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Are Avocados Good for You?

Consumer Reports has no relationship with any advertisers on this website.

Whether you're planning to whip up some guacamole or add a few avocado slices to your tacos and burritos this Cinco de Mayo, you may be wondering: Are avocados good for you?

Despite recent reports that avocado prices are on the rise (increased demand paired with a smaller-than-normal crop size has caused prices to shoot to the highest they've been in 19 years), avocados are indeed a healthy addition to any meal.

For decades, the Food and Drug Administration’s definition of “healthy” has been synonymous with low fat, which avocados decidedly are not. But the FDA is currently re-evaluating the term’s meaning on packaged food labels. Right now, a food can be labeled healthy if its fat content is predominantly mono- or polyunsaturated. That’s because the most recent scientific evidence suggests that eating more of those types of fat and less of artery-clogging saturated and trans fats can help your health.

Avocados aren't packaged food, but whether high-fat food can be called healthy is still something many people are confused about. Here's what you need to know about this nutritious and versatile fruit.

Health Perks

Half of a medium avocado has 114 calories and 10 grams of fat. “That’s a lot of fat for a fruit or vegetable, but it is the type of fat we want people to eat,” says Lisa Sasson, M.S., R.D., a clinical associate professor of nutrition at New York University.

About 64 percent of the fat in avocados is monounsaturated, which lowers LDL (“bad”) cholesterol levels, reducing the risk of heart attack and stroke.

And in contrast to junk foods, which supply little to no nutrition in exchange for a load of calories, says Sasson, avocados give you a healthy array of vitamins and minerals not often found together in one place. These include folic acid and vitamins B6, C, E, and K.

Avocados are particularly rich in blood-pressure-lowering potassium (avocados have more potassium than bananas) and fiber. Half of an avocado contains almost 5 grams of fiber, about 20 percent of the amount you need in a day.

They also contain the carotenoids lutein and zeaxanthin, which are linked to eye health and help to give the fruit’s interior its color. “These antioxidants accumulate in the retina and lens of the eye,” says Marvin M. Lipman, M.D., Consumer Reports’ chief medical adviser. “There, they are thought to filter the blue UV rays from the sun—which can damage these eye parts—helping to prevent macular degeneration and possibly cataracts.”

Dark leafy greens such as spinach and kale, other dark green vegetables such as broccoli and zucchini, and egg yolks are also sources of these two healthful compounds. But avocados have the additional perk of being rich in monounsaturated fats, which some research suggests may help reduce the risk of macular degeneration.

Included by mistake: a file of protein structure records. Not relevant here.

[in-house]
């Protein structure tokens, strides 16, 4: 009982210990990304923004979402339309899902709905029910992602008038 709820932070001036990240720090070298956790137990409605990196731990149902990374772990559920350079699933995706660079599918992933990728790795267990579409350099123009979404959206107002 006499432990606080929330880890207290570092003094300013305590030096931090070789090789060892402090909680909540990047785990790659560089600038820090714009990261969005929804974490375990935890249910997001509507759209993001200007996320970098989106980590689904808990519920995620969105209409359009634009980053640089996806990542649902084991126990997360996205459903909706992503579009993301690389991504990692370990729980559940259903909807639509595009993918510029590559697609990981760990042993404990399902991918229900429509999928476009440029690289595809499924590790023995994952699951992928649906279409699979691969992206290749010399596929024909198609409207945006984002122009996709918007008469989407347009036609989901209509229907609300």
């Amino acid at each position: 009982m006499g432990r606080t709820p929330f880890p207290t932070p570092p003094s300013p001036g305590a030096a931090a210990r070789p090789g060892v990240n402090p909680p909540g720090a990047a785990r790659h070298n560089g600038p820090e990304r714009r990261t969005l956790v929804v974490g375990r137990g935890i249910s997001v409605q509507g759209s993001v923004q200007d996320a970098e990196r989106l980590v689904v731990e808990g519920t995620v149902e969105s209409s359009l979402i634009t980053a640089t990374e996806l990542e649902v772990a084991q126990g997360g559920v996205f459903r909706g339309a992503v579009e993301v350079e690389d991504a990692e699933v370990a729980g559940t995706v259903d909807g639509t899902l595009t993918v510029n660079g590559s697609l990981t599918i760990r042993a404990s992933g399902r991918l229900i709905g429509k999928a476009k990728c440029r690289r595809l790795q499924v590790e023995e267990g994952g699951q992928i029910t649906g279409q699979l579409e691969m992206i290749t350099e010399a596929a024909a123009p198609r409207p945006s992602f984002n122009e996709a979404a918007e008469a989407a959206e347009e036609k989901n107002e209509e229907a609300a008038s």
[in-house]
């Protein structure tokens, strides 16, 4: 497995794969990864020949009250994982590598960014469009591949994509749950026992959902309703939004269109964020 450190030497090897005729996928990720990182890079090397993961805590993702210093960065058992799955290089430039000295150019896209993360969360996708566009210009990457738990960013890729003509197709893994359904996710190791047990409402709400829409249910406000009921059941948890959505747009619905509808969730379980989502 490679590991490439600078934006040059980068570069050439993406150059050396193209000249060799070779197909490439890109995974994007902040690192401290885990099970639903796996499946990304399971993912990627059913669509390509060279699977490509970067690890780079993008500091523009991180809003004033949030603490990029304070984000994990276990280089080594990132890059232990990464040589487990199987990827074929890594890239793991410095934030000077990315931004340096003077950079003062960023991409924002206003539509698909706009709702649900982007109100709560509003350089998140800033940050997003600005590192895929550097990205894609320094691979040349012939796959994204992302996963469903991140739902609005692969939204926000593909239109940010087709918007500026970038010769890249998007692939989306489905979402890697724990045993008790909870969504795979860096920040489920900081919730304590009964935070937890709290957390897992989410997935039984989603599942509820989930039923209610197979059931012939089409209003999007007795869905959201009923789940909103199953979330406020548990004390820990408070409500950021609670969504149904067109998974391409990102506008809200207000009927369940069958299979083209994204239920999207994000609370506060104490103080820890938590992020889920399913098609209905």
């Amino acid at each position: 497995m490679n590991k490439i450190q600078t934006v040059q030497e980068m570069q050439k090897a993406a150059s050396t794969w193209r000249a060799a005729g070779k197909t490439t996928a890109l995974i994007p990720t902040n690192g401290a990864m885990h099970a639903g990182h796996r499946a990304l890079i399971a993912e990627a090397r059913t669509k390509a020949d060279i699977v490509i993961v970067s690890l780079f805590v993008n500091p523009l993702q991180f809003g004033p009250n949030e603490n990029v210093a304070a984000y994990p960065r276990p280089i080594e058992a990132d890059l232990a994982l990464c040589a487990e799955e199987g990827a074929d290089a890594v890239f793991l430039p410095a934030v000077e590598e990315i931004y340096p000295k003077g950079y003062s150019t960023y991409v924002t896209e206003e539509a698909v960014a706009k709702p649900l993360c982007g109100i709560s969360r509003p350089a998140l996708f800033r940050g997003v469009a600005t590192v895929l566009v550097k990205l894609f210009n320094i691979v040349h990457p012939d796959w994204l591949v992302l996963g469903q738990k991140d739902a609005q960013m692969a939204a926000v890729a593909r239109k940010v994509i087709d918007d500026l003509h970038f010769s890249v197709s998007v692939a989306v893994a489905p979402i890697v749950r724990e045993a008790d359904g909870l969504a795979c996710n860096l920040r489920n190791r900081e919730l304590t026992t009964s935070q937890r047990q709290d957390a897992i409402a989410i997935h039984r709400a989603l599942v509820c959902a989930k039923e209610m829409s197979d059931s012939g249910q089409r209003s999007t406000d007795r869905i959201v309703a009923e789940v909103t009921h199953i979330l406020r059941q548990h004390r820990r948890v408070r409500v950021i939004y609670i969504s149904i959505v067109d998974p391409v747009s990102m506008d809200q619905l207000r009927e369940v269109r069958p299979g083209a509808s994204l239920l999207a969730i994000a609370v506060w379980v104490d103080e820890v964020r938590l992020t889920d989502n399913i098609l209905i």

Even more beneficial: The fat in avocados helps the body better absorb antioxidants, including lutein and zeaxanthin, not just from the avocado itself but from other fruits and vegetables you eat at the same time. So pairing guacamole with crudités or tossing avocado chunks into a smoothie, salad, or omelet are good vision-saving diet strategies.

What to Do With an Avocado

Avocados’ one-two punch of fat and fiber makes them a particularly filling food. Guacamole is probably the most familiar avocado-based dish, but there are plenty of other ways to use the fruit. “People claim they don’t have time to make breakfast or lunch,” says Sasson, “but all you have to do is cut and mash an avocado with a little salt and pepper, spread it on toast, and top with slices of tomato. In three minutes or less you can have a delicious, healthy meal.”

Other ideas: Whip avocados into smoothies, blend into dressings, work into egg dishes, add to salads, or use to top a burger or in place of butter or mayonnaise on a sandwich; fill halved avocados with chopped veggies and serve as a side; or drizzle slices with a little balsamic vinegar for a snack. 

Shopping and Storage Tips

Consumer Reports’ food-safety experts say that conventional avocados from Chile, Mexico, and Peru have very low levels of pesticides

Choose avocados that are firm; they should ripen in three to four days (though you can speed that up by storing them out of the sun in a paper bag with a banana). That long ripening time means you have to plan your avocado eating. But Sasson notes that it’s a small price to pay for near-perfection in the food world. “Nowadays everybody is eating supplemented and fortified foods,” she says. “Avocados have all of these wonderful nutrients and nothing is added; this is the way we should be eating.” 

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